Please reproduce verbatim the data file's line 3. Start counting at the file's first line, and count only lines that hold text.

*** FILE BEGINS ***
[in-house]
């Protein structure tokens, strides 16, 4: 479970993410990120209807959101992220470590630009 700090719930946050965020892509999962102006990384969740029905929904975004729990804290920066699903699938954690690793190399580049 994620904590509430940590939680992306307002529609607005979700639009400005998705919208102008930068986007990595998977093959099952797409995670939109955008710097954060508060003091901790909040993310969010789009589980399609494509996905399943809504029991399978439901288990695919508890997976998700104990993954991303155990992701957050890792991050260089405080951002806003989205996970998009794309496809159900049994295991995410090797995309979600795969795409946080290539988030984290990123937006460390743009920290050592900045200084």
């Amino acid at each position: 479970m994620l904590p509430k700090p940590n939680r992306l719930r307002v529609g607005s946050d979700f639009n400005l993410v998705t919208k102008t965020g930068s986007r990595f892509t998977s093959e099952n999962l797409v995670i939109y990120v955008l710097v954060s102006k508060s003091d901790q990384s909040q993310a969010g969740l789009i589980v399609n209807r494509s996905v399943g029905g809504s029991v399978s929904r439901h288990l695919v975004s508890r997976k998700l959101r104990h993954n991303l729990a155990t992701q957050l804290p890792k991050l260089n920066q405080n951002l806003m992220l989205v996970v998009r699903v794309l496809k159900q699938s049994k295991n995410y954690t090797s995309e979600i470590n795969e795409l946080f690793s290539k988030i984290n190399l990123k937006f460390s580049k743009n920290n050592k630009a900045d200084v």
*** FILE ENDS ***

């Amino acid at each position: 479970m994620l904590p509430k700090p940590n939680r992306l719930r307002v529609g607005s946050d979700f639009n400005l993410v998705t919208k102008t965020g930068s986007r990595f892509t998977s093959e099952n999962l797409v995670i939109y990120v955008l710097v954060s102006k508060s003091d901790q990384s909040q993310a969010g969740l789009i589980v399609n209807r494509s996905v399943g029905g809504s029991v399978s929904r439901h288990l695919v975004s508890r997976k998700l959101r104990h993954n991303l729990a155990t992701q957050l804290p890792k991050l260089n920066q405080n951002l806003m992220l989205v996970v998009r699903v794309l496809k159900q699938s049994k295991n995410y954690t090797s995309e979600i470590n795969e795409l946080f690793s290539k988030i984290n190399l990123k937006f460390s580049k743009n920290n050592k630009a900045d200084v």